There is something about the evangelical Christian subculture that has begun to bother me. Not just a little, but a lot.
Ambitiousness is perhaps the most taboo of all temperaments here in the church. It is the most suspect of all motivations. It is the biggest turn-off to unambitious churchgoers that I can think of. It is the eighth deadly sin, the one that makes pride seem like a passive, mushy, emotional imbalance by comparison. It’s the thing that Hitler had. So it’s the thing that church planters shouldn’t have.
Not so fast.
This week I’ll be giving you 4 reasons you must be ambitious.
REASON NUMBER 1: AMBITION MAKES ‘VISION’ CONCRETE
Everybody and their pet polar bear talks about vision vision vision. But so many times, our vision becomes abstract. And to the degree that it remains abstract, it cannot maintain a tight relationship with this afternoon’s goals.
Try it. Start with something “visiony.”
We long to see the neighborhoods of our city flourish.
Nice. Sounds like something I’ve said a couple hundred times. Translate this into an ambition, however, and you all of a sudden have a better idea of what to do on Tuesday afternoon.
We want to plant one community group for every 1,000 people in our city until every neighborhood in our city has a gospel presence of word and deed.
Yikes. That would take 68 community groups.
We have 5 community groups. That means we’re 7.3% of the way toward our ambitious goal. However, in the next 6 months, it would be very realistic for our groups to each multiply, yielding 10 groups, or 14.7% of the ridiculous 68-group goal.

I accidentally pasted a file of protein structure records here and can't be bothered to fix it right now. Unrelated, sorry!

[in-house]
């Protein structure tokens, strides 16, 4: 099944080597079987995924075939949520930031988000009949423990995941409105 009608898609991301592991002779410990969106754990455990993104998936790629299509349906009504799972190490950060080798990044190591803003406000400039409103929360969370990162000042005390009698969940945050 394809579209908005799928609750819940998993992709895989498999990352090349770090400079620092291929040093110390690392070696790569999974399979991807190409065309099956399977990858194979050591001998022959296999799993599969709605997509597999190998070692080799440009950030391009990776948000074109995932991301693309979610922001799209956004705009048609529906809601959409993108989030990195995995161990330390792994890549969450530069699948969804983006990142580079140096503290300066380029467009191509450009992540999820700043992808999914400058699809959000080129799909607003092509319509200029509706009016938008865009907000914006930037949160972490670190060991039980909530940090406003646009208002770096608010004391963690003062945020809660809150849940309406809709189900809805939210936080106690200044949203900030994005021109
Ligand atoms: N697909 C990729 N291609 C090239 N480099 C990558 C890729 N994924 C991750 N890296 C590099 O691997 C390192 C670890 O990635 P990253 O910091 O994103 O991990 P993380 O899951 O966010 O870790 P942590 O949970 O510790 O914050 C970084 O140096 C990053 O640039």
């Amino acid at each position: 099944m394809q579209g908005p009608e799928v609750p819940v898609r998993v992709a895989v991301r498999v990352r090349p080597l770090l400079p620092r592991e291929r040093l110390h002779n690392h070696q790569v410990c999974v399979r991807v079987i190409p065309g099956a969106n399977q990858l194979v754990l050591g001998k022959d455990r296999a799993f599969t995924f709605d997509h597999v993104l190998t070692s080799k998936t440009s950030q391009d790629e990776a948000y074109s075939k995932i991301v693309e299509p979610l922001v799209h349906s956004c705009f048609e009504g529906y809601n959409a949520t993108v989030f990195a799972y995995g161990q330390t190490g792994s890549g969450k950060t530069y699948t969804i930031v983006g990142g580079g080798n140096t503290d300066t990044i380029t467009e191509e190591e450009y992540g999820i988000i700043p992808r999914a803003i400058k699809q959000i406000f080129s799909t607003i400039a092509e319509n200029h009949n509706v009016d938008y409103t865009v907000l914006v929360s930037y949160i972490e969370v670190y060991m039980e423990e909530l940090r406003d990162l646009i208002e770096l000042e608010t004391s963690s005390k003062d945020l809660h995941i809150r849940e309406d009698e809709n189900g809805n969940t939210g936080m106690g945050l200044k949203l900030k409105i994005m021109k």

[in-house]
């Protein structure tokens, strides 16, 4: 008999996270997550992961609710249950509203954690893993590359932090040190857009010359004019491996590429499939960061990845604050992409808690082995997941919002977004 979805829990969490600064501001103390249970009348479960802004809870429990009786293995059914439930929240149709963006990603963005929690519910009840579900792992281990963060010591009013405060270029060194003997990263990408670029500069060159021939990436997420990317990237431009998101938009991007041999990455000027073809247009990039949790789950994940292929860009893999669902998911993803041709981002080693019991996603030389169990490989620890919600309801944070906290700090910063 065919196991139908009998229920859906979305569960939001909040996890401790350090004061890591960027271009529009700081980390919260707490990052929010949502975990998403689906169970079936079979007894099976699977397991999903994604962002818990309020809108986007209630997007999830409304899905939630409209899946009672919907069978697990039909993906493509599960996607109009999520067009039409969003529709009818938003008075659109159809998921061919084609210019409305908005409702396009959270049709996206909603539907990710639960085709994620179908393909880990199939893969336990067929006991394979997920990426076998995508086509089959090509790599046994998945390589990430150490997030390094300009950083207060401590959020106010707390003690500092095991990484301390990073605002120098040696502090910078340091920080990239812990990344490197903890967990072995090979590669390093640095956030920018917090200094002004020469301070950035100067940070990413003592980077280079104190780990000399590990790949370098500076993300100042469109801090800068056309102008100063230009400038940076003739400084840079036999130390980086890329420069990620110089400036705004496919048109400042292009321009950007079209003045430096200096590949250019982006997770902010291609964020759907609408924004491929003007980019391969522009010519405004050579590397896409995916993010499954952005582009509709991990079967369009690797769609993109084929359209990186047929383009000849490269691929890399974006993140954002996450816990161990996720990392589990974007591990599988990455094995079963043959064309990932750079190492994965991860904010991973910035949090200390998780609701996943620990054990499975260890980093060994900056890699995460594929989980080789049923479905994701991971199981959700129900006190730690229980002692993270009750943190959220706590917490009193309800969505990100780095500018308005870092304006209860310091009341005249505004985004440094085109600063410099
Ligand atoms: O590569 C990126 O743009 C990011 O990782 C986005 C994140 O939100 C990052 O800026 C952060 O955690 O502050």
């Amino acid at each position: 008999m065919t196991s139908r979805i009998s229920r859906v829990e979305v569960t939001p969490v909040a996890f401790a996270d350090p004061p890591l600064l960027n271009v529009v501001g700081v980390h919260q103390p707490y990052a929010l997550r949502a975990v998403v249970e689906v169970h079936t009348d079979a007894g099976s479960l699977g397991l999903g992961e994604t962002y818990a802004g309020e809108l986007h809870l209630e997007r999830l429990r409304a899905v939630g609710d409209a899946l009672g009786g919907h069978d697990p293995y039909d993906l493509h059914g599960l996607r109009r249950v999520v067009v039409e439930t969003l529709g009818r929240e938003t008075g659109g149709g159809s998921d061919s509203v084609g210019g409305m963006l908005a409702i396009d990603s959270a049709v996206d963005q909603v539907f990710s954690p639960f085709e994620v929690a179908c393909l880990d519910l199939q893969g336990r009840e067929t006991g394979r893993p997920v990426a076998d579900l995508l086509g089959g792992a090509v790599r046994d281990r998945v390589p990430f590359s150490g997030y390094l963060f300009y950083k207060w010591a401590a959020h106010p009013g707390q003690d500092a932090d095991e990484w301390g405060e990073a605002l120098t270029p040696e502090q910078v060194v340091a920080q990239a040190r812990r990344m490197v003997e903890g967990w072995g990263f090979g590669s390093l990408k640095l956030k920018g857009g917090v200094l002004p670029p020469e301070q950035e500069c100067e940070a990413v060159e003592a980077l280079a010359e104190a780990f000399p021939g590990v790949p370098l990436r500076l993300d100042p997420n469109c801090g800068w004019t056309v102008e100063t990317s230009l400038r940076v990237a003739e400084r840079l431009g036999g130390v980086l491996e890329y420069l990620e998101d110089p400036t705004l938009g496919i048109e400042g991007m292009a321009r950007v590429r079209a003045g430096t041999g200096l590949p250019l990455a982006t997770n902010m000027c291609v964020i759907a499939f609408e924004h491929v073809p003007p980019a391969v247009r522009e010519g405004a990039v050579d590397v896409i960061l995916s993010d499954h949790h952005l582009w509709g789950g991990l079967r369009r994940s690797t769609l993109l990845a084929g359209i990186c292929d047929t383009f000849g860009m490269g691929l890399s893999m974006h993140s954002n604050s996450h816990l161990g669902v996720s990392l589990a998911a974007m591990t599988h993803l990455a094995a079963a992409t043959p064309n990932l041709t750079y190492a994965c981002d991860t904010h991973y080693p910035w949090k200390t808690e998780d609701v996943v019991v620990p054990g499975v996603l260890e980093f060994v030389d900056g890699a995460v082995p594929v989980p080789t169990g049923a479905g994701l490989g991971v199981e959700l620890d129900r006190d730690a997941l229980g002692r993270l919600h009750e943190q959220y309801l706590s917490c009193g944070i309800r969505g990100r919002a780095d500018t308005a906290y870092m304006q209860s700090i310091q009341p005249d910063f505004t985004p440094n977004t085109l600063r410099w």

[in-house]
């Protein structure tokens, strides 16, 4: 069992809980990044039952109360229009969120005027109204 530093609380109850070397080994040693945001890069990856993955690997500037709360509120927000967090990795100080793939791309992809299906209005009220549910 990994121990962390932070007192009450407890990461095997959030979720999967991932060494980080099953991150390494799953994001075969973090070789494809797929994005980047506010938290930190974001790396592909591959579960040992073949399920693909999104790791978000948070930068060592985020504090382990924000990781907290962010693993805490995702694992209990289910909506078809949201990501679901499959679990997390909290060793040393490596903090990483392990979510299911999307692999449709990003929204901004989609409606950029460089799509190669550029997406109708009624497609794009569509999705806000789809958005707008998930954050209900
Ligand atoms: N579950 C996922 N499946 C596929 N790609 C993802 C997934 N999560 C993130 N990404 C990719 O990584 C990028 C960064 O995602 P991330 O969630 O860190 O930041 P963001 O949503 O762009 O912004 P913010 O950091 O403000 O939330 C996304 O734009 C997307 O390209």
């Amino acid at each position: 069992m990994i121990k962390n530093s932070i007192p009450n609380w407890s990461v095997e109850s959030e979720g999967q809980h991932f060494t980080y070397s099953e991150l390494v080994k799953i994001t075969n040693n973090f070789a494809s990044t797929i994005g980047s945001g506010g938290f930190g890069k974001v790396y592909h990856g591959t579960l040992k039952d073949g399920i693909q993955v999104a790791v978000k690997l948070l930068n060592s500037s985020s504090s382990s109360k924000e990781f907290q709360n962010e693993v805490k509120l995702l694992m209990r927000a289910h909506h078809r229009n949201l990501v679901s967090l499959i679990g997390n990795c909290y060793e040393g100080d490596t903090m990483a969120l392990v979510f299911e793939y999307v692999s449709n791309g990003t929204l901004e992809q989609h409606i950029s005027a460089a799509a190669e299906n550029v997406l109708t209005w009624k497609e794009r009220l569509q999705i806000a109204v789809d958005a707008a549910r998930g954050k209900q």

So, what do you do on a Tuesday afternoon? You take a fresh look at who you have in leadership of your community groups. You ask yourself how well you’re equipping them to lead. You challenge each of them to identify, equip, and release an apprentice to multiply into 2 community groups. And you set before them the ambition to saturate the entire city with community groups—specifically, 68 of them.
The Apostle Paul had a vision to preach Christ where he had not been preached. His ambition was to see churches planted, grown, and multiplied across the Roman Empire as far as Rome itself and even to Spain. And that meant that he gathered a team, apprenticed church planters, made disciple-making disciples, released them for ministry, and repeated this in strategic cities across Europe. His letters pulsate with this audacious ambition. Actual places and people are peppered throughout his epistles, demonstrating that his vision had concretized into an articulable ambition.
Make your ambition known. People might think you’re crazy. But you’ll be much more compelling and focused as a church planter if you name your goal, ambitious though it
may must be.
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